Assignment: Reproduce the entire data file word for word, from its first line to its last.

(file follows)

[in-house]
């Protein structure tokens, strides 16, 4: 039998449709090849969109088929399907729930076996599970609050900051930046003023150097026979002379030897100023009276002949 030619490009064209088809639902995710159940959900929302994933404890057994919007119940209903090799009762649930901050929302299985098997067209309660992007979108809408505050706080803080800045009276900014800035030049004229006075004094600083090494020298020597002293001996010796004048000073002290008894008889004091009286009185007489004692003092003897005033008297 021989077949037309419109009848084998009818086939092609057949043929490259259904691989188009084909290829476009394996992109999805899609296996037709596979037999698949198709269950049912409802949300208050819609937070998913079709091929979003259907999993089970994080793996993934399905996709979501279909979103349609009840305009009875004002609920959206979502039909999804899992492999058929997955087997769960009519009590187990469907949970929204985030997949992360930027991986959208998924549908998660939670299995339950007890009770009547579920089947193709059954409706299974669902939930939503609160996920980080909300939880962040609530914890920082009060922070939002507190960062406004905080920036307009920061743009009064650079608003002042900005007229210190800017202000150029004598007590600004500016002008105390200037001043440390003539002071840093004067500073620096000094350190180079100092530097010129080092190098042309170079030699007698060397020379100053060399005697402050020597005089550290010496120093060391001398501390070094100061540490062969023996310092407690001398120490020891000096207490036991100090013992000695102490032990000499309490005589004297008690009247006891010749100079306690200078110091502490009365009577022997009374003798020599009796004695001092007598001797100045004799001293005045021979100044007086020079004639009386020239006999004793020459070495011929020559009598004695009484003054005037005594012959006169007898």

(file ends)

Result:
[in-house]
């Protein structure tokens, strides 16, 4: 039998449709090849969109088929399907729930076996599970609050900051930046003023150097026979002379030897100023009276002949 030619490009064209088809639902995710159940959900929302994933404890057994919007119940209903090799009762649930901050929302299985098997067209309660992007979108809408505050706080803080800045009276900014800035030049004229006075004094600083090494020298020597002293001996010796004048000073002290008894008889004091009286009185007489004692003092003897005033008297 021989077949037309419109009848084998009818086939092609057949043929490259259904691989188009084909290829476009394996992109999805899609296996037709596979037999698949198709269950049912409802949300208050819609937070998913079709091929979003259907999993089970994080793996993934399905996709979501279909979103349609009840305009009875004002609920959206979502039909999804899992492999058929997955087997769960009519009590187990469907949970929204985030997949992360930027991986959208998924549908998660939670299995339950007890009770009547579920089947193709059954409706299974669902939930939503609160996920980080909300939880962040609530914890920082009060922070939002507190960062406004905080920036307009920061743009009064650079608003002042900005007229210190800017202000150029004598007590600004500016002008105390200037001043440390003539002071840093004067500073620096000094350190180079100092530097010129080092190098042309170079030699007698060397020379100053060399005697402050020597005089550290010496120093060391001398501390070094100061540490062969023996310092407690001398120490020891000096207490036991100090013992000695102490032990000499309490005589004297008690009247006891010749100079306690200078110091502490009365009577022997009374003798020599009796004695001092007598001797100045004799001293005045021979100044007086020079004639009386020239006999004793020459070495011929020559009598004695009484003054005037005594012959006169007898």